cells secrete a diffusible chemical component, cyclic

adenosine monophosphate (cAMP)32,33, and that the

cells have membrane receptors for cAMP which, when

stimulated, activate an internal regulatory network that

both causes the cell to produce cAMP and inactivates the

membrane receptor for a period of time34,35. At the same

time, this triggers another mechanism inside the cell that

induces the extension of pseudopodia used for chemotaxis

up the concentration gradient of cAMP. Within a colony,

this behaviour results in waves of cAMP that propagate

in large spirals, and the cells in the colony begin to move in

the direction of the wave source (FIG. 3b,c).

Levine and colleagues sought to understand how an

initially disordered spatial structure of cAMP, produced

by random emissions from the individual cells, becomes

the characteristic large spirals of cAMP, the centres of

which define the points of aggregration. Building on the

work of Tang and Othmer36, Levine and colleagues con-

structed a model to describe the relationship between

individual cells and the spatial concentration of cAMP.

In this model, the ambient concentration of cAMP at

each point in space is governed by a simple ODE that

models the rate of change of cAMP concentration over

time as affected by its diffusion and constitutive decay, as

well as by a periodic source of cAMP provided by indi-

vidual D. discoideum cells in the environment. When

the ambient cAMP concentration exceeds a threshold,

these cells become excited and emit cAMP for a fixed

time period. Following this, they enter an inactive

Figure 1 | The segment polarity network. a | Segment polarity gene expression in a Drosophila melanogaster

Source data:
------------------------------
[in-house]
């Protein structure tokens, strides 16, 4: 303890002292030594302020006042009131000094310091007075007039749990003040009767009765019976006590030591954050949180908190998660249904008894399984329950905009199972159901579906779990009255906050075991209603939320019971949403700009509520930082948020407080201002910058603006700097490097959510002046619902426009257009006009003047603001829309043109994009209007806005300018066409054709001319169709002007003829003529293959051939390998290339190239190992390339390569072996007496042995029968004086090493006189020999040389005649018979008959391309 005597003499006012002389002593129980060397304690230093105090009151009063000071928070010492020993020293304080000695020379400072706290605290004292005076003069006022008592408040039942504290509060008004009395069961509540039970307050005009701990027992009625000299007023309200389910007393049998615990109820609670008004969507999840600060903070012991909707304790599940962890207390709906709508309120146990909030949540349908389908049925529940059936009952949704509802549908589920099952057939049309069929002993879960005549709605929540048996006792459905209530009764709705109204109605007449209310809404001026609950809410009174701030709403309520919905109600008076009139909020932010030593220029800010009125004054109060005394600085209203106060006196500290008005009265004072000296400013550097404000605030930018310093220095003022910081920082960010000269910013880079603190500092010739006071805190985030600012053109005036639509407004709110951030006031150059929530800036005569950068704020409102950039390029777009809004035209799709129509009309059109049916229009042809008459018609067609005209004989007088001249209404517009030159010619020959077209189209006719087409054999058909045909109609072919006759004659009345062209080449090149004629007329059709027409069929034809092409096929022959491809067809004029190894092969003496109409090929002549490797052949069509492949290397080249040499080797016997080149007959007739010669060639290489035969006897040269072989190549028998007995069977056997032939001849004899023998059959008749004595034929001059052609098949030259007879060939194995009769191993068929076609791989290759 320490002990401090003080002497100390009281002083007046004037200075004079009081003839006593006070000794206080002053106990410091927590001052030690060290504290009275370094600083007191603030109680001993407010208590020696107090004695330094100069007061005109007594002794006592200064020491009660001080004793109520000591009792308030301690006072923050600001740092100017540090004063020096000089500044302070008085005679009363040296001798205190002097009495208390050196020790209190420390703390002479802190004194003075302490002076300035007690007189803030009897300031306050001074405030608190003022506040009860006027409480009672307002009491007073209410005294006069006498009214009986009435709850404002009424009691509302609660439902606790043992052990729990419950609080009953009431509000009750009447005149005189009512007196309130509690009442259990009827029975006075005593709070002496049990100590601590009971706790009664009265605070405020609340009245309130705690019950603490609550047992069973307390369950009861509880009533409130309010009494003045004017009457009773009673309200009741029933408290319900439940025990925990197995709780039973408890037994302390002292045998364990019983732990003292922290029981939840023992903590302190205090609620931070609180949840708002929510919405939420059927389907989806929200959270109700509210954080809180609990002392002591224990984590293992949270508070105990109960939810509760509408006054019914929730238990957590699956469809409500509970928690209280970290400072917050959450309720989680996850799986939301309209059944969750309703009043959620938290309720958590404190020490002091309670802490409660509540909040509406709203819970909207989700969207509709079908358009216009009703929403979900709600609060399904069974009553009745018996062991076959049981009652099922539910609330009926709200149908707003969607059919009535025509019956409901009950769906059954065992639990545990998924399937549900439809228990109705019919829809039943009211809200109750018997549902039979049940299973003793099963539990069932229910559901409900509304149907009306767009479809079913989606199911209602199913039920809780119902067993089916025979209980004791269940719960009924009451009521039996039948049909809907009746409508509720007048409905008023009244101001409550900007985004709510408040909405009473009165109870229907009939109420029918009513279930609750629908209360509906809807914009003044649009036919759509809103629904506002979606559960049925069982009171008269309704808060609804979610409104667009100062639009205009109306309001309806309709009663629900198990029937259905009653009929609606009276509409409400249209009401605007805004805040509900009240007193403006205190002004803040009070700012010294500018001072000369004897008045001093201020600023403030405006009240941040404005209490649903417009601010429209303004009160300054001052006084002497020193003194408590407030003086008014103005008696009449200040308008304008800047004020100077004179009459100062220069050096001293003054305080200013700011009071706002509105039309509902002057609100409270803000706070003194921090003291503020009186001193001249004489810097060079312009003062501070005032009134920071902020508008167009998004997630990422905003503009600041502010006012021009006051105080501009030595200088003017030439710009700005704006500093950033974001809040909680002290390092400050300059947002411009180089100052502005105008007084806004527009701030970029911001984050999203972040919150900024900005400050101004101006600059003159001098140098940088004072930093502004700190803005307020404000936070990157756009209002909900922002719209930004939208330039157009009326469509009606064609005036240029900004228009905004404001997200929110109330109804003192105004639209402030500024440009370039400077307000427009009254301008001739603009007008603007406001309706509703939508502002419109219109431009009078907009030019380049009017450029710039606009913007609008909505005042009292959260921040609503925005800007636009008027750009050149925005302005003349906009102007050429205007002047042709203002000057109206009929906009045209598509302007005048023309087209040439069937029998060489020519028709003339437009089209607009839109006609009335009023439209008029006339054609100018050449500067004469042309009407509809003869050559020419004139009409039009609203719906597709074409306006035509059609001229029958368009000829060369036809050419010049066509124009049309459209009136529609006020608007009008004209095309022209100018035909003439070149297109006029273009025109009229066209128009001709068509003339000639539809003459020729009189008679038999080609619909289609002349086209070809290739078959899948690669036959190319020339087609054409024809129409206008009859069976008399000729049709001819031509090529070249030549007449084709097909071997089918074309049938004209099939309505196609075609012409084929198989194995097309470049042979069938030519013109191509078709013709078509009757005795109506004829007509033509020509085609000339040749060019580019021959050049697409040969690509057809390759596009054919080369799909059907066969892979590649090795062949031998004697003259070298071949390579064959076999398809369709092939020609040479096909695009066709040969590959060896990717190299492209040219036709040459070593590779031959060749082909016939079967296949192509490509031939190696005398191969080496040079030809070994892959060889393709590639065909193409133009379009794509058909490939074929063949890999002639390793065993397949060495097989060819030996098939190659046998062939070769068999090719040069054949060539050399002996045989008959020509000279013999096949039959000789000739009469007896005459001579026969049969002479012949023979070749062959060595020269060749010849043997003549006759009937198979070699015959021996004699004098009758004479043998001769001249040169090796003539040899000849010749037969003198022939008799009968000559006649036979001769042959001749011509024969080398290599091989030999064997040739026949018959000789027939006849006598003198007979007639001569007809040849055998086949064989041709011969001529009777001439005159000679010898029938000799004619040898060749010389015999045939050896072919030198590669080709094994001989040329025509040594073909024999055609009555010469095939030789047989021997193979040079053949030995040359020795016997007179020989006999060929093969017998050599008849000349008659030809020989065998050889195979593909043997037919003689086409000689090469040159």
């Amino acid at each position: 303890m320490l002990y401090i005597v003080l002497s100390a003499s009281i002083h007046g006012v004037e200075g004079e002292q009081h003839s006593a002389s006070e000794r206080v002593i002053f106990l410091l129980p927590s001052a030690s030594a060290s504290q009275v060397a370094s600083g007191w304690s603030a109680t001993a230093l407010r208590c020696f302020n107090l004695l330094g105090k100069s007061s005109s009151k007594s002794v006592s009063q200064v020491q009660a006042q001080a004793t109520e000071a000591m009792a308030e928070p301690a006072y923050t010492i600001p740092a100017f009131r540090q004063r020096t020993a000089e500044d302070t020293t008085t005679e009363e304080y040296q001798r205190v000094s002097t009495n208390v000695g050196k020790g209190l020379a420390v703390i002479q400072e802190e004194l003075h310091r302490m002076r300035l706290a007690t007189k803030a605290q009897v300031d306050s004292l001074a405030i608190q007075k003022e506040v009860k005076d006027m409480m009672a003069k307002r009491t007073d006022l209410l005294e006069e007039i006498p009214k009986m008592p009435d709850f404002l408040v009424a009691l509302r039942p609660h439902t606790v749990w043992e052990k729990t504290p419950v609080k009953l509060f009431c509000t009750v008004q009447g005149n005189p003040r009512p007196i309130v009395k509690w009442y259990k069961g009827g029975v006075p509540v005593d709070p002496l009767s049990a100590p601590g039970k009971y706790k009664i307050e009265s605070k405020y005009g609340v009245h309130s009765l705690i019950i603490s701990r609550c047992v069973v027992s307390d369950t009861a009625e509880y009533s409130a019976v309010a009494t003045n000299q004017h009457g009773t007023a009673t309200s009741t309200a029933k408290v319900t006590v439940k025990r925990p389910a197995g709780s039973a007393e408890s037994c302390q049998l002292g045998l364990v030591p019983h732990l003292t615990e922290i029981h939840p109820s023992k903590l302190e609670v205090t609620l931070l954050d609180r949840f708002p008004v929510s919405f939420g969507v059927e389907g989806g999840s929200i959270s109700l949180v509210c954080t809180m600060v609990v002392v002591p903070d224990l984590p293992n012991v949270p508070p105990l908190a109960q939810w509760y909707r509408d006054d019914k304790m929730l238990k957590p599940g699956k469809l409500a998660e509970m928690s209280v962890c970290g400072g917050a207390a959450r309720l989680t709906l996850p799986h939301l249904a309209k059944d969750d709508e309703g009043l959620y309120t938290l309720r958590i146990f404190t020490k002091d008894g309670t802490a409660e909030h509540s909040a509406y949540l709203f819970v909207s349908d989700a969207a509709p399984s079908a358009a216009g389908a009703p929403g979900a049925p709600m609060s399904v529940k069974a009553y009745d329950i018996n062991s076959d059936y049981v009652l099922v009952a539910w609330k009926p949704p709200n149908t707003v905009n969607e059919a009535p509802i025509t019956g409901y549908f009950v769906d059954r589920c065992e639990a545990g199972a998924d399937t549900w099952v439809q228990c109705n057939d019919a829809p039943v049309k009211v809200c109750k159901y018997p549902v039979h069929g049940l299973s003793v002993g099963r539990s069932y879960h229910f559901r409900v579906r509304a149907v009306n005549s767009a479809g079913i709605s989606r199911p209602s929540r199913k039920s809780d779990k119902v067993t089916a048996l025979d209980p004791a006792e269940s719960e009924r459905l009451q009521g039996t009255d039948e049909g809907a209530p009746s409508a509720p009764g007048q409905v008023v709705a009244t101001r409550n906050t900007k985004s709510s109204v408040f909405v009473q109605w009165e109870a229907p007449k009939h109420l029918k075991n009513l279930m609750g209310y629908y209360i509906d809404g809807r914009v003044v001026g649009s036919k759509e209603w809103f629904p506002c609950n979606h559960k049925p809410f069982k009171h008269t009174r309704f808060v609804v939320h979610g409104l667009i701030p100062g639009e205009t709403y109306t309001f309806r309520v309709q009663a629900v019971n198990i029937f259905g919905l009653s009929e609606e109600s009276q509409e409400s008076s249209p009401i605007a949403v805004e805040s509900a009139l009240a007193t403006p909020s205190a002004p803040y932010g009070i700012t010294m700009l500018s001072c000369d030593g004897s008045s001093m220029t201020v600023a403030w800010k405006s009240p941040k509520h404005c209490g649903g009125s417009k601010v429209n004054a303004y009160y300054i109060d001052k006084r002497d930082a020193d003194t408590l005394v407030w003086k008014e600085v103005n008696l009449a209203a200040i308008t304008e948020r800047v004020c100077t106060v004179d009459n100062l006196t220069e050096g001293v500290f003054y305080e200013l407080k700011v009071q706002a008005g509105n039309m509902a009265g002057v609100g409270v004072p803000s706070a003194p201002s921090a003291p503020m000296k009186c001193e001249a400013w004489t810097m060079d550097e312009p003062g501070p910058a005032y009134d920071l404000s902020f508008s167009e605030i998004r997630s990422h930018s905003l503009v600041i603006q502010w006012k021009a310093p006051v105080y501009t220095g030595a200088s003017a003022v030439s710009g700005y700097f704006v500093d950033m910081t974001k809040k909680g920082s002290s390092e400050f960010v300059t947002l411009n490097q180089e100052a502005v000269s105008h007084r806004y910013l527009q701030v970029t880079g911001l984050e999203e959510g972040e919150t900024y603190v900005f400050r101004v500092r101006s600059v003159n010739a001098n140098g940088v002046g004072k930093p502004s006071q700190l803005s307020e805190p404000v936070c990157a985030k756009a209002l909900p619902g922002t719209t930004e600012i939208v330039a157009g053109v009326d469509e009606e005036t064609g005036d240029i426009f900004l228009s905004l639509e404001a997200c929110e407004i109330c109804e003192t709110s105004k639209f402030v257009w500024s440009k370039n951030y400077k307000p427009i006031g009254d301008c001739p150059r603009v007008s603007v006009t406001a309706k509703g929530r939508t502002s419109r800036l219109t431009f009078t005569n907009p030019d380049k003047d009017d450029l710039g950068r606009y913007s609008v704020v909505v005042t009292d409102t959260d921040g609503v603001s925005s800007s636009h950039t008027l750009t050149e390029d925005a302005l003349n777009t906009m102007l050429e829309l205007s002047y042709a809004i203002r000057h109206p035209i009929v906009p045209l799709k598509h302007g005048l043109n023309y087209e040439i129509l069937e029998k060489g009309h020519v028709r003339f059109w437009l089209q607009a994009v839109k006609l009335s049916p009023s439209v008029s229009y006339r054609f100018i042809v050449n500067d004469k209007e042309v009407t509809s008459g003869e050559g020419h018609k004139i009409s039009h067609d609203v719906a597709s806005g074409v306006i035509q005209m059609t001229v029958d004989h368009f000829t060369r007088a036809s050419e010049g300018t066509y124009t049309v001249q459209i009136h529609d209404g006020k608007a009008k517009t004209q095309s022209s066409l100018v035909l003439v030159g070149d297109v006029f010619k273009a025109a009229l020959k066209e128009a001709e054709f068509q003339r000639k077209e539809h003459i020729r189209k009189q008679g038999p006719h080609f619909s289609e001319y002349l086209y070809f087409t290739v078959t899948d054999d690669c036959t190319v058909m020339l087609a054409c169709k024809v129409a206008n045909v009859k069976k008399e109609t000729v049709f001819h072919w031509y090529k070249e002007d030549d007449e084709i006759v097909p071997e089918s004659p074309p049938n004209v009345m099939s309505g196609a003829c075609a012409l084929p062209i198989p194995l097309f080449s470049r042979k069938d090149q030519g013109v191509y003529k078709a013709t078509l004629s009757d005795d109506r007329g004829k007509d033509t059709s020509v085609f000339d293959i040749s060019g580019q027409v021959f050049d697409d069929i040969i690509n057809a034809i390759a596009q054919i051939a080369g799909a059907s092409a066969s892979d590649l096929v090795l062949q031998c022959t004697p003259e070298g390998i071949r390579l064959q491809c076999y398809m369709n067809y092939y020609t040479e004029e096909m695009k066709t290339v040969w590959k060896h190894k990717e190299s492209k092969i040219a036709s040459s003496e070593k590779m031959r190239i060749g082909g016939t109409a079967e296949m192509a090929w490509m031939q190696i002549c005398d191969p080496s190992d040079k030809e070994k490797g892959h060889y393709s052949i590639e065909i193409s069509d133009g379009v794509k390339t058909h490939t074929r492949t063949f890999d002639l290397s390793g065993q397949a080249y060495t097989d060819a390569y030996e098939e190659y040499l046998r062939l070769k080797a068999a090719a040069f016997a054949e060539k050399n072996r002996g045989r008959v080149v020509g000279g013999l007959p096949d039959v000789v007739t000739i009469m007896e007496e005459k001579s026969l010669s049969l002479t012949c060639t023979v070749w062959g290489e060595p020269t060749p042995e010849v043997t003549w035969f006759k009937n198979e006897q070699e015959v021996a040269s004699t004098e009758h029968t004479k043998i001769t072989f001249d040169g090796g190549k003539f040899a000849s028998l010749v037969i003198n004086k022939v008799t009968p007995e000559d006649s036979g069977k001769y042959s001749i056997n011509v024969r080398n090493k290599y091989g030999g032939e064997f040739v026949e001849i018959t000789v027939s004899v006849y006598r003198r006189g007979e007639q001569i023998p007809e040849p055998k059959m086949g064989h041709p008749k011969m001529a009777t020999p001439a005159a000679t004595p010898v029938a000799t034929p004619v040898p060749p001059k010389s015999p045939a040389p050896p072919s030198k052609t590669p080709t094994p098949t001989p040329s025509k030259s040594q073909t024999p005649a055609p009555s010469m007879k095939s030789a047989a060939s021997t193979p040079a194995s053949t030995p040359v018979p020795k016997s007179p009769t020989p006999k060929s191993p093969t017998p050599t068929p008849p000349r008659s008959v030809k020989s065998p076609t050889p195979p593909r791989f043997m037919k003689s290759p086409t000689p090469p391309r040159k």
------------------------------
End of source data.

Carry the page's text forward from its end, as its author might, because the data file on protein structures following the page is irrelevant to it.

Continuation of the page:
embryo, showing expression of wingless (wg; in green) and Engrailed (EN; in red). wg expression is detected from a

wg–lacZ fusion gene, from which β-galactosidase is expressed under the control of the wg promoter. Both

β-galactosidase and EN were detected with antibodies in the fixed embryo. b | Segment polarity gene expression

model results from von Dassow and colleagues7. A segmented region of the embryo is boxed (above) and expanded

(below; several complete parasegments, each four cells wide, are shown) to depict the striped steady-state

expression patterns of the segment polarity components (lower-case labels indicate mRNA and upper-case labels

indicate proteins): en, wg, patched (ptc), cubitus interruptus (cid), hedgehog (hh), repressor fragment of Cubitus

interruptus (CN), patched–hedgehog complex (PTC–HH). A, anterior; P, posterior. c | Influence model inside and

between cell boundaries, showing interactions among the genes in von Dassow and colleagues’ model of segment

polarity in D. melanogaster. Solid lines indicate their original model; their modified model additionally incorporates

the dashed lines. Arrowheads indicate positive interactions and barred lines indicate negative interactions.

The + beneath cid indicates constitutive expression. Shading indicates the cell interior. Image in part a courtesy of

S. Vincent, Stanford University School of Medicine. Part b reproduced and part c modified with permission from

Nature REF. 7 © (2000) Macmillan Publishers Ltd.

REVIEWS

NATURE REVIEWS | GENETICS

VOLUME 8 | MAY 2007 | 335

© 2007 Nature Publishing Group